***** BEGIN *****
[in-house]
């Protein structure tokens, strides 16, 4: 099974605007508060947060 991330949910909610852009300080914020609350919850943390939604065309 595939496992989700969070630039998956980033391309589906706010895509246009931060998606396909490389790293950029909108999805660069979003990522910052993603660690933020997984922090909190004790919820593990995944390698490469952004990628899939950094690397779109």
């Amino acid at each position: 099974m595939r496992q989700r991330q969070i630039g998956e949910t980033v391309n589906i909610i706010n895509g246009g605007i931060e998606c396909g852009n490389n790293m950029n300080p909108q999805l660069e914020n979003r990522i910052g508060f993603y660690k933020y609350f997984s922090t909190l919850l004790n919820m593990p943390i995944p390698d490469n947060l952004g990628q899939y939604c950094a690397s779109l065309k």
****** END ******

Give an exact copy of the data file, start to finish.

[in-house]
């Protein structure tokens, strides 16, 4: 099974605007508060947060 991330949910909610852009300080914020609350919850943390939604065309 595939496992989700969070630039998956980033391309589906706010895509246009931060998606396909490389790293950029909108999805660069979003990522910052993603660690933020997984922090909190004790919820593990995944390698490469952004990628899939950094690397779109």
């Amino acid at each position: 099974m595939r496992q989700r991330q969070i630039g998956e949910t980033v391309n589906i909610i706010n895509g246009g605007i931060e998606c396909g852009n490389n790293m950029n300080p909108q999805l660069e914020n979003r990522i910052g508060f993603y660690k933020y609350f997984s922090t909190l919850l004790n919820m593990p943390i995944p390698d490469n947060l952004g990628q899939y939604c950094a690397s779109l065309k």